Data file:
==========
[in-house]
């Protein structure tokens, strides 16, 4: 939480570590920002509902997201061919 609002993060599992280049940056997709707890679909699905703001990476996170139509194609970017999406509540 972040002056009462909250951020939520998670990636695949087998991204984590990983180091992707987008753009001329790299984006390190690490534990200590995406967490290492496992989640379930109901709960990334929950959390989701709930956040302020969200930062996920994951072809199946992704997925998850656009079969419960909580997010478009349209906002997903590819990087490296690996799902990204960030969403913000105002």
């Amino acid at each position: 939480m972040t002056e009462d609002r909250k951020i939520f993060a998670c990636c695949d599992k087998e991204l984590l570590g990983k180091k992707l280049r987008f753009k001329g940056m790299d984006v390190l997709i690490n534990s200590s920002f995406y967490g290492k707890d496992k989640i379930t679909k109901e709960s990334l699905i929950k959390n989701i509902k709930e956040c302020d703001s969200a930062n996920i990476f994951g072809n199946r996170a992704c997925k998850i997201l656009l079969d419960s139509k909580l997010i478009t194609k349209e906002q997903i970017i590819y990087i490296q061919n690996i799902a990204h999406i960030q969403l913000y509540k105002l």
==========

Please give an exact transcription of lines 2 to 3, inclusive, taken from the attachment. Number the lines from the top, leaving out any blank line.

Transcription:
């Protein structure tokens, strides 16, 4: 939480570590920002509902997201061919 609002993060599992280049940056997709707890679909699905703001990476996170139509194609970017999406509540 972040002056009462909250951020939520998670990636695949087998991204984590990983180091992707987008753009001329790299984006390190690490534990200590995406967490290492496992989640379930109901709960990334929950959390989701709930956040302020969200930062996920994951072809199946992704997925998850656009079969419960909580997010478009349209906002997903590819990087490296690996799902990204960030969403913000105002």
């Amino acid at each position: 939480m972040t002056e009462d609002r909250k951020i939520f993060a998670c990636c695949d599992k087998e991204l984590l570590g990983k180091k992707l280049r987008f753009k001329g940056m790299d984006v390190l997709i690490n534990s200590s920002f995406y967490g290492k707890d496992k989640i379930t679909k109901e709960s990334l699905i929950k959390n989701i509902k709930e956040c302020d703001s969200a930062n996920i990476f994951g072809n199946r996170a992704c997925k998850i997201l656009l079969d419960s139509k909580l997010i478009t194609k349209e906002q997903i970017i590819y990087i490296q061919n690996i799902a990204h999406i960030q969403l913000y509540k105002l």